Are Prior Uncharged Sex Offenses Admissible as Evidence ?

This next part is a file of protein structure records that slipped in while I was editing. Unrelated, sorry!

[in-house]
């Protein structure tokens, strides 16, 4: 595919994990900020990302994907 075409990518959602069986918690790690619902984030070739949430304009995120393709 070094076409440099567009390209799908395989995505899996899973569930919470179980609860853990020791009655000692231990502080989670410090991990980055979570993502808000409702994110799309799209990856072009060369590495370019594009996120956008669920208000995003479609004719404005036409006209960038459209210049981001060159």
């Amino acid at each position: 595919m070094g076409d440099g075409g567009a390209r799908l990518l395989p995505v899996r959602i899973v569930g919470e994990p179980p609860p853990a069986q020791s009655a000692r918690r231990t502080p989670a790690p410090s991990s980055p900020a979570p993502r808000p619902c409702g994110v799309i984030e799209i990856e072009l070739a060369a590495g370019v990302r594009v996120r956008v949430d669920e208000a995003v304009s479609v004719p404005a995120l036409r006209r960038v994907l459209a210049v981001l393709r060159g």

In People v. Harris (1998) 60 Cal.App.4th 727, the Court identified the following factors as relevant to the proper balance of prejudice and probative value in connection with prior uncharged sex offenses: (1) the inflammatory nature of the prior offense evidence; (2) the probability that admission of the evidence will confuse the jury; (3) the remoteness of the prior offense; (4) the consumption of time necessitated by introduction of the evidence; (5) the probative value of the evidence. (Id. at pp. 737-740.) In Harris, a mental health nurse was convicted of several nonviolent sex offenses committed against two women, a patient prone to hallucinations and a former patient with whom the defendant had carried on a consensual sexual relationship. The first victim testified that the defendant lifted her clothes and licked her breasts and then put his hand down her pants and rubbed her clitoris. (Harris, supra, 60 Cal.App.4th at p. 731.) The other victim testified that, on one occasion, the defendant forced himself on her, mouthing her breasts and fingering and mouthing her vagina. (Id. at p. 732.) The prosecution was permitted to present evidence that, 23 years earlier, the defendant had committed a violent sexual assault on a stranger after gaining entry to her home at night. The jurors were presented a redacted version of this prior offense which told them the victim had been beaten and the defendant had been found nearby with blood on his penis and other parts of his body. However, the jury was not told of the sexual nature of the attack, thereby provoking speculation in this regard. During argument, the prosecutor described the incident as a vicious sexual assault forming a part of a pattern of preying on helpless women. The jury was told the defendant was convicted of burglary in connection with this incident. (Id. at pp. 733-736.) We concluded the trial court abused its discretion in admitting the evidence, finding all but one of the relevant factors supported exclusion of the evidence. In particular, we indicated the prior offense, which involved "a viciously beaten and bloody victim," was "inflammatory in the extreme" in comparison to the charged offenses, in which the defendant "licked and fondled an incapacitated woman and a former sexual partner, both of whom were thereafter on speaking terms with him." (Harris, supra, 60 Cal.App.4th at p. 738.) The Court also found likely confusion of the jury, because it was told the defendant had been convicted of burglary rather than rape, thereby "leaving the rape victim unrevenged." (Ibid.) The Court further found the prior offense remote and its probative value insignificant in that it "did little more than show defendant was a violent sex offender" and did not bolster the victim's testimony. (Id. at p. 740; see id. pp. 739-740.) As for the latter, we explained the prior and current offenses were dissimilar such that the prior offense "was not particularly probative of the defendant's predisposition to commit these 'breach of trust' sex crimes." (Id. at p. 741; see id. at pp. 740-741.) Finally, on the one factor somewhat favoring admission, we noted testimony regarding the prior offense spanned only 25 transcript pages, although it "necessitated lengthy instructions and admonitions and occupied a good portion of the closing arguments." (Id. at p. 739.)